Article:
Diminutive of Lorenzo.
Louis m French, English, Dutch
French form of Ludovicus, the Latinized form of Ludwig. This was the name of 18 kings of France, starting with Louis I the son of Charlemagne. Others include Louis IX (Saint Louis) who led two crusades and Louis XIV (called the Sun King) who was the ruler of France during the height of its power, the builder of the Palace of Versailles, and the longest reigning monarch in the history of Europe. It was also borne by kings of Germany (as Ludwig), Hungary (as Lajos), and other places.... [more]
Lovis f Swedish
Variant of Lovisa.
Lutgardis f Germanic (Latinized), Flemish
Latinized form of Leutgard (see Luitgard). In Flanders this form of the name is common on birth certificates, but it is usually rendered Lutgarde in daily life.
Maris 1 f Estonian
Diminutive of Maria.
Maris 2 f English (Rare)
Means "of the sea", taken from the Latin title of the Virgin Mary, Stella Maris, meaning "star of the sea".
Marlis f German
Combination of Maria and Liese.
Mavis f English
From the name of the type of bird, also called the song thrush, derived from Old French mauvis, of uncertain origin. It was first used as a given name by the British author Marie Corelli, who used it for a character in her novel The Sorrows of Satan (1895).
Maylis f French
From the name of a town in southern France, said to derive from Occitan mair "mother" and French lys "lily". It is also sometimes considered a combination of Marie and lys.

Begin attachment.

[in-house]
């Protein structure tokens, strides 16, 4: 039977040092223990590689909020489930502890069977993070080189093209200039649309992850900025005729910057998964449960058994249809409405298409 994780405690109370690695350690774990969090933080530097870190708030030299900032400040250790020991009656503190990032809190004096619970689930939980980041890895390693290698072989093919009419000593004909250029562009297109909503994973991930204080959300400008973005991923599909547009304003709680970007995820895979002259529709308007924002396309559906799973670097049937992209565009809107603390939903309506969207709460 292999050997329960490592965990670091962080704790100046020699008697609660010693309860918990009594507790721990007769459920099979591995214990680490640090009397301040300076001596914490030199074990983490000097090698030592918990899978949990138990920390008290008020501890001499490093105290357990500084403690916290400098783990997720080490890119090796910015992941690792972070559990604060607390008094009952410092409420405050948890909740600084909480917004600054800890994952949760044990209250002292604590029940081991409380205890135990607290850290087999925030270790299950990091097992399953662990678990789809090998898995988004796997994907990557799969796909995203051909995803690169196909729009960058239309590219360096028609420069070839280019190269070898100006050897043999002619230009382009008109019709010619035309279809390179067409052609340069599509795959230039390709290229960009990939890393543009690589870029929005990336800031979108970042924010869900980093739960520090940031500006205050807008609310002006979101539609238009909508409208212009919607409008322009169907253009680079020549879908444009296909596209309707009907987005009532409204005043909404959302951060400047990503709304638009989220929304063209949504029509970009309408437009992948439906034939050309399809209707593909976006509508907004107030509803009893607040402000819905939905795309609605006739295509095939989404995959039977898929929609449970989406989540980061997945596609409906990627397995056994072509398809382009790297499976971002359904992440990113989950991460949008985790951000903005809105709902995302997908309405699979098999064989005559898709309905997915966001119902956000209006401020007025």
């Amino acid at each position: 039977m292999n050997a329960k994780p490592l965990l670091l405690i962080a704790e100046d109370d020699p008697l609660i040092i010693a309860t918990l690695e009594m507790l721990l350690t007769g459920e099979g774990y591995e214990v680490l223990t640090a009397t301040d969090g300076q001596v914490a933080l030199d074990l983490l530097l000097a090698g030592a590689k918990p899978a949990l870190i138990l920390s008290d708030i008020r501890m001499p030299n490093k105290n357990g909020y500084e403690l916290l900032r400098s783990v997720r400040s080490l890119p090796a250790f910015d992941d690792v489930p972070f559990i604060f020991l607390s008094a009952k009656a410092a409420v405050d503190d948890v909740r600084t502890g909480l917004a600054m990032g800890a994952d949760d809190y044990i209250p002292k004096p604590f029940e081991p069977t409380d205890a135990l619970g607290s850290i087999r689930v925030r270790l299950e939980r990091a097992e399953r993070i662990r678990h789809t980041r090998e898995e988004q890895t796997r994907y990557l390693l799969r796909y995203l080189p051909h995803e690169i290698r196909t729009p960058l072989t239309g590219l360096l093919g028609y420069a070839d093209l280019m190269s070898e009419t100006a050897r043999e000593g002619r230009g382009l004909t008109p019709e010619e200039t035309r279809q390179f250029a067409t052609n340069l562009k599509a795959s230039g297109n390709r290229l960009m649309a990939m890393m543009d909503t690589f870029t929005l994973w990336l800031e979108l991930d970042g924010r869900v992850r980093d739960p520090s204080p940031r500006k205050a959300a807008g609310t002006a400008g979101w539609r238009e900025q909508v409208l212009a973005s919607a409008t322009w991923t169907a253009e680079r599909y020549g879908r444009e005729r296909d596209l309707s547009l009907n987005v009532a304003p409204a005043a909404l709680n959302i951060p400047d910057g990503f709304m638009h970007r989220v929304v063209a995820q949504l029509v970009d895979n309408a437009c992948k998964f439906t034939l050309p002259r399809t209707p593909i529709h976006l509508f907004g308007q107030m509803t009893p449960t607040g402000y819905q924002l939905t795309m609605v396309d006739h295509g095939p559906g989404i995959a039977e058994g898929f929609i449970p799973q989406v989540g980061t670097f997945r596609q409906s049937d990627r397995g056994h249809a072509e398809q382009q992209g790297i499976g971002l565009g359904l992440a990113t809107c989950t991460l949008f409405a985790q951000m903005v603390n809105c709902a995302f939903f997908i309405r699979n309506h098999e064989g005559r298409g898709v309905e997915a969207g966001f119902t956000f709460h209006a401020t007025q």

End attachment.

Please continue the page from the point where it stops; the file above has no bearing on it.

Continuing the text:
Memphis m & f English (Modern)
From the name of an important city of ancient Egypt, or the city in Tennessee that was named after it. It is derived from a Greek form of Egyptian mn-nfr meaning "enduring beauty".
Morris m English, Medieval English
Usual medieval form of Maurice.
Norris m English
From an English surname, either Norris 1 or Norris 2.
Odalis f & m Spanish (Latin American)
Possibly an elaboration of Odilia used in Latin America. In most countries it is a feminine name, but in the Dominican Republic it is commonly masculine.
Otis m English
From an English surname that was derived from the medieval given name Ode, a cognate of Otto. In America it has been used in honour of the revolutionary James Otis (1725-1783).
Paris 1 m Greek Mythology
Meaning unknown, possibly of Luwian or Hittite origin. In Greek mythology he was the Trojan prince who kidnapped Helen and began the Trojan War. Though presented as a somewhat of a coward in the Iliad, he did manage to slay the great hero Achilles. He was himself eventually slain in battle by Philoctetes.
Paris 2 f Various